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Lincrusta: Still Going After all those Years

The Lincrusta wallcovering is a British invention of Frederick Walton, also the inventor for the Linoleum floor coverings. It was launched in 1877 and was originally fabricated in Sunbary-on-Thames. Today, this wallpaper is produced in Morecambe, in Lancashire, England, using traditional methods and many of the original rollers.

Lincrusta wallpapers met with immediate success and are still used today in the decoration of interior spaces all over the world. Lincrusta is a deeply embossed wallcovering and its reliefs are designed to imitate embossed leather or metal, as well as carved wood and plaster. Part of the reason for its popularity is that it made possible to have the look of very expensive decoration at a reasonable cost. Because of it rigidity and weight, Lincrusta came in sheets and was installed below chair rails and sometimes on ceilings. It was also designed as borders, friezes and dados.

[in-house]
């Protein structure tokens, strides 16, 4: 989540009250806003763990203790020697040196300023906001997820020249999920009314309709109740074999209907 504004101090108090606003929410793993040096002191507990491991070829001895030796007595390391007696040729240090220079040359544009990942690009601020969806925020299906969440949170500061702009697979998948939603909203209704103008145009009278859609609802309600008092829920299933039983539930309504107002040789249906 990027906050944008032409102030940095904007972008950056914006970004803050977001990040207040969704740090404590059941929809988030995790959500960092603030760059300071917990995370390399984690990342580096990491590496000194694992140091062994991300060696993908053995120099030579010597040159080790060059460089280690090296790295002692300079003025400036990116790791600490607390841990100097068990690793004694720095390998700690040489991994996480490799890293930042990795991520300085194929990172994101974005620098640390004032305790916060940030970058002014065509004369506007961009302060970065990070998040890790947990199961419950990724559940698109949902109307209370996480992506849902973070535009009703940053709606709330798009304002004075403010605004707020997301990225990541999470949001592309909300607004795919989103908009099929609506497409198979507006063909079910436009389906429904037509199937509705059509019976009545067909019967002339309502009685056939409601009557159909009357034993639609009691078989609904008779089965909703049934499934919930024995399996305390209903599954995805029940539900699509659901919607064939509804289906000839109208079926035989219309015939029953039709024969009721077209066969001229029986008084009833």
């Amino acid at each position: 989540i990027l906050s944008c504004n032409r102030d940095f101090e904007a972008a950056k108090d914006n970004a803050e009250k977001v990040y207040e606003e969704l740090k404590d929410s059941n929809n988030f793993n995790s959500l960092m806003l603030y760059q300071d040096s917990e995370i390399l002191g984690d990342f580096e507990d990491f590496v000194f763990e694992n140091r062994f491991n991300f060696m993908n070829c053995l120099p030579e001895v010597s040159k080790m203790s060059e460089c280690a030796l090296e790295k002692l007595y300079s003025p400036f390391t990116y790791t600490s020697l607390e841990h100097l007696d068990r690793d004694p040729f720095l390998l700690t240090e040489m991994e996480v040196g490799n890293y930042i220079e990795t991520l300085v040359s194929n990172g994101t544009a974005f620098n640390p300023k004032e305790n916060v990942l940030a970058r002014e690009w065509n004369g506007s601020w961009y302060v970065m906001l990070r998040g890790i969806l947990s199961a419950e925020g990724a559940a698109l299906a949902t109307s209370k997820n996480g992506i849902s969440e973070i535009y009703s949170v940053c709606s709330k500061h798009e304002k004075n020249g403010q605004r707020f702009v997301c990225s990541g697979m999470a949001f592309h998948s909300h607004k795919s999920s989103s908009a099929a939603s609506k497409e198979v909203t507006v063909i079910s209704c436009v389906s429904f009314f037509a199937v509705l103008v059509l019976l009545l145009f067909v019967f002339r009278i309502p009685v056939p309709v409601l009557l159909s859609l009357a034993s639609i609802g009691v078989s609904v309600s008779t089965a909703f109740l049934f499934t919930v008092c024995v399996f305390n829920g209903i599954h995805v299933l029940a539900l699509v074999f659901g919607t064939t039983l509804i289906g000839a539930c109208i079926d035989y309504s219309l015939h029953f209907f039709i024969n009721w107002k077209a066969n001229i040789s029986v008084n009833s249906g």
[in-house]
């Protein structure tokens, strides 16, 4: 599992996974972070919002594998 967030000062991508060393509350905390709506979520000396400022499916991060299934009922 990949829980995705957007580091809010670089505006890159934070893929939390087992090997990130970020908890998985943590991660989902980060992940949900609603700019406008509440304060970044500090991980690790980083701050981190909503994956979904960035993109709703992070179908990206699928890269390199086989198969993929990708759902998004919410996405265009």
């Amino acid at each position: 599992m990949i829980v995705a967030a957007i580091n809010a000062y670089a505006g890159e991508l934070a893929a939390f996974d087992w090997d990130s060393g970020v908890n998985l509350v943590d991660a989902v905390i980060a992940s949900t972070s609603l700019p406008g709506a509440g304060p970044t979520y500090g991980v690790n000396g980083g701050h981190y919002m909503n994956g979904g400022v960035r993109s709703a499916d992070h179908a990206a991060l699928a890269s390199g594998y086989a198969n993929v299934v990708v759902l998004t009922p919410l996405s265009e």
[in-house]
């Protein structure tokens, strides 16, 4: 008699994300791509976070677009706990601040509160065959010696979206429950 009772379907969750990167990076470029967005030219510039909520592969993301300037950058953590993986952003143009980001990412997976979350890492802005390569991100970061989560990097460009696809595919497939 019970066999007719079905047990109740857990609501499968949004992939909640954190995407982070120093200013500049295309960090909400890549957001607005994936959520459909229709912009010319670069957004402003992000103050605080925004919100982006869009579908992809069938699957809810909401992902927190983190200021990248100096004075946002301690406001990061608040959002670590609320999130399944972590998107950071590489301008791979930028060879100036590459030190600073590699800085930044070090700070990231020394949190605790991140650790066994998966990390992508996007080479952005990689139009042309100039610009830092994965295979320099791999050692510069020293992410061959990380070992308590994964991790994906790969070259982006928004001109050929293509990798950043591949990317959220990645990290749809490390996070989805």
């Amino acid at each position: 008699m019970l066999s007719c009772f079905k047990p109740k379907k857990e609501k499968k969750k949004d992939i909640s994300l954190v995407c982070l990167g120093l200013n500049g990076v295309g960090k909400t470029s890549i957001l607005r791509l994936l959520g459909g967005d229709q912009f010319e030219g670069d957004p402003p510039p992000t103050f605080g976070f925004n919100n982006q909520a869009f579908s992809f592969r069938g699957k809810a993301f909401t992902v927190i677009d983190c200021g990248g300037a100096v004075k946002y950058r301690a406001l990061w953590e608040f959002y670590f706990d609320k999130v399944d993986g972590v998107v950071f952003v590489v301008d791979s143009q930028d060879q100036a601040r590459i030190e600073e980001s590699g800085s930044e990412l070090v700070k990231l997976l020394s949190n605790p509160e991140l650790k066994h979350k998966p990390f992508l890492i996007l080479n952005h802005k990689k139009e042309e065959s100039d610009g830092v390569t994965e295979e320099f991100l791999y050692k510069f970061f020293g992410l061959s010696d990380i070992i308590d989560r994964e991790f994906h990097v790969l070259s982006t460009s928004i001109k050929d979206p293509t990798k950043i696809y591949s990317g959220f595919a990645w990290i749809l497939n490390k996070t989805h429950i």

Sample of Lincrusta Wallcovering from 1920's

Sample of Lincrusta Wallcovering from 1920's

The popularity of Lincrusta spread far and wide. It was used in homes, public and government buildings, railroad cars, even steamships like 6 luxury cabins on the Titanic and famous buildings like the White House and the John D. Rockefeller’s house in New York City. The Victorian era absolutely fell in love with Lincrusta.

It could be painted and decorated with glazes, even gold leaf. The ingredients for Lincrusta were linseed oil, resins and wood flour. As it aged, Lincrusta would harden, which gave it exceptional durability. This is why well-preserved examples of Lincrusta can be found all over the world today, like this sample from the 1920’s taken from a Chicago building on Clark street before it was demolished in the 1990’s.

Lincrusta is one of the many specialty wallcoverings that the craftsmen from Painting in Partnership from the Chicago install and decorate for its clients.